Wednesday, May 25, 2011

on lost youth

As part of my work I had to visit some detention centers for youth....

Fourteen to eighteen year olds

most of them (around 60%) are here for homicide...
makes you wonder what is happening in society so that this kind of thing happens at all.

I've had to do this before, but this time it was particularly harsh. In a mid level development country, the detention center was not up to the standards.

The smells stemming from the cells nearly made sick.

where where their caretakers? where where their duty bearers?
where was the society and the safety net that was charged with turning them from babies into productive, healthy and balanced human beings?

how much of that blood is on our hands?

and then people wonder why motherhood -parenting- matters

Wednesday, May 18, 2011

little morning faces

I've been on mission for eight days now. Five more to go.

I know it's not much, but sometimes it feels like much.

I'm about to go to bed while they are about to rise.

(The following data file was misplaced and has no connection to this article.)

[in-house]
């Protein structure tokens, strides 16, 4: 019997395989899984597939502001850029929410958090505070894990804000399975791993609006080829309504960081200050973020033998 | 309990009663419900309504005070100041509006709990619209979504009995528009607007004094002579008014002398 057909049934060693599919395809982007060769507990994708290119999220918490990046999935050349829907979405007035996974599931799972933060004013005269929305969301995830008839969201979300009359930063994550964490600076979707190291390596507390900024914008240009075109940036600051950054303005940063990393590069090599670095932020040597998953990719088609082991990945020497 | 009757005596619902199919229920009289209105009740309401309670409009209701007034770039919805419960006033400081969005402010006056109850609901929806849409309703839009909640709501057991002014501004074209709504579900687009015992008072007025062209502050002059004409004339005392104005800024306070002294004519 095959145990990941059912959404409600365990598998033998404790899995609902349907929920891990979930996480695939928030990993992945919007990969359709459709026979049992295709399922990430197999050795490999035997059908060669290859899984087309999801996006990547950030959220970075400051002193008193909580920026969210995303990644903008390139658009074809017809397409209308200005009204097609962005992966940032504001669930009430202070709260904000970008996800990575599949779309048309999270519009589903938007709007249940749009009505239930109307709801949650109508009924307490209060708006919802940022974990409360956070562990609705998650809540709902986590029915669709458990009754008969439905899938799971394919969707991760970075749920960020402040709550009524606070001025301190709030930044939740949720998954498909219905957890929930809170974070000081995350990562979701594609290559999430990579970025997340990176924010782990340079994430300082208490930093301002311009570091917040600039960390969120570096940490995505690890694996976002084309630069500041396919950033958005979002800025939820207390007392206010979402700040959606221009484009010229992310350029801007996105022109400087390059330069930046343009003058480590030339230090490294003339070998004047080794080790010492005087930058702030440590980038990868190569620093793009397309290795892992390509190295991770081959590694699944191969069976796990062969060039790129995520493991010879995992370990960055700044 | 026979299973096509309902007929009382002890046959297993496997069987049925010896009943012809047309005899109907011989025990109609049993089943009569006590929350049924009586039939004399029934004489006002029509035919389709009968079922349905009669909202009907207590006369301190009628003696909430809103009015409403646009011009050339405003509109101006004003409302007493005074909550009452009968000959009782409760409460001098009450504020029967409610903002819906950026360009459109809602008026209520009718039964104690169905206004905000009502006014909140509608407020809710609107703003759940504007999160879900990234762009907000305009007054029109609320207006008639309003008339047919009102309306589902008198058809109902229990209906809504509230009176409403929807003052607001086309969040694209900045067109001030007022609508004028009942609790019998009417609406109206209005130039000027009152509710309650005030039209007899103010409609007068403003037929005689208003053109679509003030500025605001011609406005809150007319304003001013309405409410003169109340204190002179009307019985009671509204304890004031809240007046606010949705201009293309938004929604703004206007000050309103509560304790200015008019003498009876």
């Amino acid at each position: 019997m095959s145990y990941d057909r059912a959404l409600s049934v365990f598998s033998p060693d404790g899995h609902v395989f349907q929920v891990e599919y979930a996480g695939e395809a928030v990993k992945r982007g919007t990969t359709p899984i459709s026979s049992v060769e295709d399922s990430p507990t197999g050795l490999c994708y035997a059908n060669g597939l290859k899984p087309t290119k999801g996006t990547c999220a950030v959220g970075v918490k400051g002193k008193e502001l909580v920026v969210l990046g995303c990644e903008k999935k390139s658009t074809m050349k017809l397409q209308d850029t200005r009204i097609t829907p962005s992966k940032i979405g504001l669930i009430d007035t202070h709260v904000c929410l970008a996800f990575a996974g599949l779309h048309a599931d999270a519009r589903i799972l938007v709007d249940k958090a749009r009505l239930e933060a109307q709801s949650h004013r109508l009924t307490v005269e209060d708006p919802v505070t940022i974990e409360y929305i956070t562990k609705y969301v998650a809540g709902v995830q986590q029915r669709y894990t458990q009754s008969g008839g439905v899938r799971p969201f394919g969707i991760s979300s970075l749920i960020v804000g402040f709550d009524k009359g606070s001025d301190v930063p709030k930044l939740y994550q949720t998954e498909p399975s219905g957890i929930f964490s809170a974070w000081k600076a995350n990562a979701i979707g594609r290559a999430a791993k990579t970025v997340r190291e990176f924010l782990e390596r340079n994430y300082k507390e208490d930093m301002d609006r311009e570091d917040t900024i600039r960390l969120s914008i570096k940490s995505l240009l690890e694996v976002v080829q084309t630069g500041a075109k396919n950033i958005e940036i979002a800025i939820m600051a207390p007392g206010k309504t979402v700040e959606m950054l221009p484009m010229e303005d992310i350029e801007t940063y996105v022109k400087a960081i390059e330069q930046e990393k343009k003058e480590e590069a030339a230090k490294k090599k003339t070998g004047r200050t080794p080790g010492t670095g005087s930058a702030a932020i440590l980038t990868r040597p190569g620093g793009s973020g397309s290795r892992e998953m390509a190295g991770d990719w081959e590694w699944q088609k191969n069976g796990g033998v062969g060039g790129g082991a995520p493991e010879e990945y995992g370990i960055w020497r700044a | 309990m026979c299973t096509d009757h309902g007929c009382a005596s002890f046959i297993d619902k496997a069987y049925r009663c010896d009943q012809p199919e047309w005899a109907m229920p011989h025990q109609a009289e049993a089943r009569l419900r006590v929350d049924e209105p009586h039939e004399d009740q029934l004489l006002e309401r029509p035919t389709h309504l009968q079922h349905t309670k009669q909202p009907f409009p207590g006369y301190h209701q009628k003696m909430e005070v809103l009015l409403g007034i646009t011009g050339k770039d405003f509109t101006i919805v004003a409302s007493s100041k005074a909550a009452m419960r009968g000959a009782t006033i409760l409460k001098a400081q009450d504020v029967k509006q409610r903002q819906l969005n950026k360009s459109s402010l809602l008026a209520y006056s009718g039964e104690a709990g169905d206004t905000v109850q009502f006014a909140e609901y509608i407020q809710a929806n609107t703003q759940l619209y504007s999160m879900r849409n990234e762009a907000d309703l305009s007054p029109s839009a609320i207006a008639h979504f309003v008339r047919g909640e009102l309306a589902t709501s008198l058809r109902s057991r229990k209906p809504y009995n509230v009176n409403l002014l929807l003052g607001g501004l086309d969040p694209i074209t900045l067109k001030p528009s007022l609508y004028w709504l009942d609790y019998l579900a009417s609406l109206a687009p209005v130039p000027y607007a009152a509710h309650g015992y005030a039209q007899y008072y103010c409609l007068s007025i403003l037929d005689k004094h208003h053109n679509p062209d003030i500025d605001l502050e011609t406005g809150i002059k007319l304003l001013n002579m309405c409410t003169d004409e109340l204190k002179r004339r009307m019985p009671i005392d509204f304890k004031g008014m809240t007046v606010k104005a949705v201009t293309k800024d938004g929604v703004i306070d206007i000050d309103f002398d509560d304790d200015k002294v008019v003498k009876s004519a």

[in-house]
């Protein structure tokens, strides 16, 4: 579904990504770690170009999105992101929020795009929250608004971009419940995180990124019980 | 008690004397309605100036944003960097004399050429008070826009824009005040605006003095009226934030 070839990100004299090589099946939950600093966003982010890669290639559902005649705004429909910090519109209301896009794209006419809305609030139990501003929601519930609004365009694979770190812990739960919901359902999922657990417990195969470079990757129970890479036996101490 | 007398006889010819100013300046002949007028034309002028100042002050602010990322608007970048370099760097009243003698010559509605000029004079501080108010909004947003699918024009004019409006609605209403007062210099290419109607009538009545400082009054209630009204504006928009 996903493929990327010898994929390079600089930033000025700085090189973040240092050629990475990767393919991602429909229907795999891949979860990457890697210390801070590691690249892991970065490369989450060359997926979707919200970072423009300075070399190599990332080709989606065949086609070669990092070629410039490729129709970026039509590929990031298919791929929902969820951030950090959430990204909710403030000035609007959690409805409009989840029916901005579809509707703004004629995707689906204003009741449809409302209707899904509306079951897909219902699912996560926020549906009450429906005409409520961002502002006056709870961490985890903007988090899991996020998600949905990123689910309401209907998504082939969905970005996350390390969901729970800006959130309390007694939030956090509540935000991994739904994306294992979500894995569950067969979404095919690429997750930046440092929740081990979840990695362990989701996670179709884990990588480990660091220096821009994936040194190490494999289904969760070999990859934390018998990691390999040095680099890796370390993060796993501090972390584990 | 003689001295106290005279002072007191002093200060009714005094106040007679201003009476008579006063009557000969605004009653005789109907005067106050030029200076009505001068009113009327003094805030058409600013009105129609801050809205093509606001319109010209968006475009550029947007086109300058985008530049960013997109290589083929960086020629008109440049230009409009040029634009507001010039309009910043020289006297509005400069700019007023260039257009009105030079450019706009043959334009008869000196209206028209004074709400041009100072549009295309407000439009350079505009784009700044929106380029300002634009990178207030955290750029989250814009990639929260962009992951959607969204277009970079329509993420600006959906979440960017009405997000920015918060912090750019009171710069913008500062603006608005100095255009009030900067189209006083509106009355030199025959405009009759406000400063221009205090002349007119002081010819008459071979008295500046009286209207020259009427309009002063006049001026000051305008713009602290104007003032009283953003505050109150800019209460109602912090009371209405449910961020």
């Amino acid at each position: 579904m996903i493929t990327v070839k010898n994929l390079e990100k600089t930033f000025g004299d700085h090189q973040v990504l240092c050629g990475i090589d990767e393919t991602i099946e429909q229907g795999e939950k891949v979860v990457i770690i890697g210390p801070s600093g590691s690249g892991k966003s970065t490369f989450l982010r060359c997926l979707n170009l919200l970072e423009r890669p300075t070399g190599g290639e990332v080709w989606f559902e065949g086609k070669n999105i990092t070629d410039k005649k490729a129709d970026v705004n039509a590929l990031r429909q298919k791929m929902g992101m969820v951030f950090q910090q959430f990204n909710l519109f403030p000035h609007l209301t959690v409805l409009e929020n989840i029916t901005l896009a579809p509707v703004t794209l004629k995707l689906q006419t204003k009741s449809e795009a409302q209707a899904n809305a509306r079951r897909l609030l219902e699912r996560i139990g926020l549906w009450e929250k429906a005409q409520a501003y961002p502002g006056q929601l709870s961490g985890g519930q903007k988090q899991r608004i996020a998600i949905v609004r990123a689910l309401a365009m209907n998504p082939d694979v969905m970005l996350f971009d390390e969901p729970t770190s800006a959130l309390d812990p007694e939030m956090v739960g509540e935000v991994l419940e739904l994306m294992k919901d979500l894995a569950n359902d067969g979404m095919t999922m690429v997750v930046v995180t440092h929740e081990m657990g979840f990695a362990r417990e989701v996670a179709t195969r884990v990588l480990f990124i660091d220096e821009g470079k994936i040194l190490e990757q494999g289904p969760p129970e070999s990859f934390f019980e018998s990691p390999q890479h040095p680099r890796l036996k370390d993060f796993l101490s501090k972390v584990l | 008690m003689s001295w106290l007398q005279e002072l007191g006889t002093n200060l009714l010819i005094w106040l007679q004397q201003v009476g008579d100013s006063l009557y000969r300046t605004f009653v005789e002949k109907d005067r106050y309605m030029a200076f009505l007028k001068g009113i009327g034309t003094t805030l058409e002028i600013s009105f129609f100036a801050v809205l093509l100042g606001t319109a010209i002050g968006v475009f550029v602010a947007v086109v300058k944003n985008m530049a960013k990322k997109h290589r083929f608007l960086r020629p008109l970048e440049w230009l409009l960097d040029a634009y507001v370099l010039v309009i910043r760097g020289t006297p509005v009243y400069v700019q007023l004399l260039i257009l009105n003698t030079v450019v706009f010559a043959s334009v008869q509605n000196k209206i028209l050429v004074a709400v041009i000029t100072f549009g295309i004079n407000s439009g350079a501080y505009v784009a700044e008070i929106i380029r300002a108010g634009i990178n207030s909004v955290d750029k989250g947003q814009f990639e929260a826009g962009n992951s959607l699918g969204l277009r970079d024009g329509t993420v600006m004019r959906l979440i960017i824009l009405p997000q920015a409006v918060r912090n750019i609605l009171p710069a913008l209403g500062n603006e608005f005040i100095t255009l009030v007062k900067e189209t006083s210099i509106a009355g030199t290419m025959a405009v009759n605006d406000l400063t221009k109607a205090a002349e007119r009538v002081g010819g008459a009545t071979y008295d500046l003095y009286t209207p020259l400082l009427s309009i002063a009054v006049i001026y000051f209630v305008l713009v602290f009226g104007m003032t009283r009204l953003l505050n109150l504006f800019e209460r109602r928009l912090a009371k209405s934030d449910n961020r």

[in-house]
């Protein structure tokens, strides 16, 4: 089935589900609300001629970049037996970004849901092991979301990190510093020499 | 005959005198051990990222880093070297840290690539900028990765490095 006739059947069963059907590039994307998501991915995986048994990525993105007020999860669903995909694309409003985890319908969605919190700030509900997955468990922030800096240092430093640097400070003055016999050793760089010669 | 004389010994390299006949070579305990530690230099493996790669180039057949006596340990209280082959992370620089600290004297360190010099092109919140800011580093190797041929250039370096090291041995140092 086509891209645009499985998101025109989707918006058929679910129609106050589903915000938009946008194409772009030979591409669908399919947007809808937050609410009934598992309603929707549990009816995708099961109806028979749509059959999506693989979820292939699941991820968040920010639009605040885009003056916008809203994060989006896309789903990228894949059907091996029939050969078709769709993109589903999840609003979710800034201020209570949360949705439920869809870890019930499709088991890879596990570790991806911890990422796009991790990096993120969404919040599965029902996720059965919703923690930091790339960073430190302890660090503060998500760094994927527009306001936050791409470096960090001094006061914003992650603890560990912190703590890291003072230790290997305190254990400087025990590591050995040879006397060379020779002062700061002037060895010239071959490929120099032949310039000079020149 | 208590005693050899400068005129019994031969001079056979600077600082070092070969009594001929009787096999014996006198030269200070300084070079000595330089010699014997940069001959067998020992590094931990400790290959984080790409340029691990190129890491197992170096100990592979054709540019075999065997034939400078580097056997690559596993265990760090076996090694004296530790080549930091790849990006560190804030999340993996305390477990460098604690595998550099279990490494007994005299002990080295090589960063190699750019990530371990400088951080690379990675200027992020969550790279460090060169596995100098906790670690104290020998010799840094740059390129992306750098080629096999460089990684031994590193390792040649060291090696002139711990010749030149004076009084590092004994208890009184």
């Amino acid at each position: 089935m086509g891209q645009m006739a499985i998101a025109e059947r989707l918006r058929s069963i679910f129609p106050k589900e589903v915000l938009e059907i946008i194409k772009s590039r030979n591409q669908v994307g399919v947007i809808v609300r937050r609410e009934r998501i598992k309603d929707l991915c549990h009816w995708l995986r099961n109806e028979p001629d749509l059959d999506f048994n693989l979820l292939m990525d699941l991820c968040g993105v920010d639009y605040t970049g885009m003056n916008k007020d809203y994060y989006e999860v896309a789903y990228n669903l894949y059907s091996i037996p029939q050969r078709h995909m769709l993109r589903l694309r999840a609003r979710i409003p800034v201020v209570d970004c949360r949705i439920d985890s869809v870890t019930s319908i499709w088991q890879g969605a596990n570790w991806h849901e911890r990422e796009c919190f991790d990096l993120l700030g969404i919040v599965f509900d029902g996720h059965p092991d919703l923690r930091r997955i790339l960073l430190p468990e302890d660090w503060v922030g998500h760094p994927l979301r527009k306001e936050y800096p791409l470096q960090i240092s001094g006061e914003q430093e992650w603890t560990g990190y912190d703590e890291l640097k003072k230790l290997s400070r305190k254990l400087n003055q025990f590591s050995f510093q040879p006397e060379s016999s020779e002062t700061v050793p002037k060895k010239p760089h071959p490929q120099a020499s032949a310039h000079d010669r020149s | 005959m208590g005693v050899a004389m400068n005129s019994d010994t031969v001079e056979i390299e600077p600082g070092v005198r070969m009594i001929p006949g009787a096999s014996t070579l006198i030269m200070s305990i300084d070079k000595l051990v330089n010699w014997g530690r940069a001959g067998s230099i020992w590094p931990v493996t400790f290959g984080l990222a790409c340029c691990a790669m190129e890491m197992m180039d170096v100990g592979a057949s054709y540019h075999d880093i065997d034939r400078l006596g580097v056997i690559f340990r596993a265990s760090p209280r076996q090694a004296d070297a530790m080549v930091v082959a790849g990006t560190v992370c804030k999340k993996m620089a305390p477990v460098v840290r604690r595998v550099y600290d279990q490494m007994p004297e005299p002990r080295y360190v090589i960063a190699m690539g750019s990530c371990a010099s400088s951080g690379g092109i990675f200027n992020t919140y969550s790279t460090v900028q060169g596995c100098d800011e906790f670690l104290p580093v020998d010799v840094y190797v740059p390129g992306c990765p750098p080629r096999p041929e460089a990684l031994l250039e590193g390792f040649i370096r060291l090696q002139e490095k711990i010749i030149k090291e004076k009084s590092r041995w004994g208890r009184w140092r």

in the morning it'll be just me

I love the silence, and that I can do do yoga.
I love that I don't have to factor in anything other than getting myself ready.
That I can read or check emails while having breakfast.

...god I miss those little morning faces.

Sunday, May 15, 2011

sometimes you just know...

have you ever met someone and known right away you'd be good friends, that they'd be someone special, that they'd be part of your story?

have you ever met someone for a brief amount of time and then stayed close, despite of being apart, regardless of how often you spoke or saw each other?

do you know people you've met once or twice that mean more to you than people you see every day.

Some people believe that these are souls that you already know, that you already met, and that you will perhaps meet again. In another life, in a parallel universe, in that dreamland we do not understand.

These are your soul mates.... in soul terms, your posse.

Have you ever know something was done, finished, unstoppable, going to happen?

... have you ever just known, for no good reason, something that just didn't make any sense, yet... it did

we know so much. If only we were willing to listen

Saturday, May 7, 2011

on mothers day

Last year I went on a bit of rant about the importance of motherhood and why it should be celebrated. I know many people think that these celebrations are just some invention from Hallmarks to sell cards, and generally, a consumeristic affair. The thing is, it doesn't have to be, it shouldn't be, and it wasn't to begin with.